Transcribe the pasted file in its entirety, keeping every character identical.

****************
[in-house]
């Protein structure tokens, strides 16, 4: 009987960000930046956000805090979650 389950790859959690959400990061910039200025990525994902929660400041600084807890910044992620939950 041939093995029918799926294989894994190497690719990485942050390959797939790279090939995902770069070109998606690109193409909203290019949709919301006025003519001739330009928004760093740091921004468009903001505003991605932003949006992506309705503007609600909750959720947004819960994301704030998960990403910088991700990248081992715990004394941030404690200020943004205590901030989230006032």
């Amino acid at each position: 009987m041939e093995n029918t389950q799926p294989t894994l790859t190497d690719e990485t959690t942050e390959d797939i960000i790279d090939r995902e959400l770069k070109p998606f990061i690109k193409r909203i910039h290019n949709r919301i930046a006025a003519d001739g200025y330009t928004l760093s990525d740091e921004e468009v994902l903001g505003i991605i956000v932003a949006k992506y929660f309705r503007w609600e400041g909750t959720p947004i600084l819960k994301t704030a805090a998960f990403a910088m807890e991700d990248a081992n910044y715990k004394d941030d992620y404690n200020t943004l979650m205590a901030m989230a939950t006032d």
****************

[in-house]
């Protein structure tokens, strides 16, 4: 009987960000930046956000805090979650 389950790859959690959400990061910039200025990525994902929660400041600084807890910044992620939950 041939093995029918799926294989894994190497690719990485942050390959797939790279090939995902770069070109998606690109193409909203290019949709919301006025003519001739330009928004760093740091921004468009903001505003991605932003949006992506309705503007609600909750959720947004819960994301704030998960990403910088991700990248081992715990004394941030404690200020943004205590901030989230006032």
């Amino acid at each position: 009987m041939e093995n029918t389950q799926p294989t894994l790859t190497d690719e990485t959690t942050e390959d797939i960000i790279d090939r995902e959400l770069k070109p998606f990061i690109k193409r909203i910039h290019n949709r919301i930046a006025a003519d001739g200025y330009t928004l760093s990525d740091e921004e468009v994902l903001g505003i991605i956000v932003a949006k992506y929660f309705r503007w609600e400041g909750t959720p947004i600084l819960k994301t704030a805090a998960f990403a910088m807890e991700d990248a081992n910044y715990k004394d941030d992620y404690n200020t943004l979650m205590a901030m989230a939950t006032d």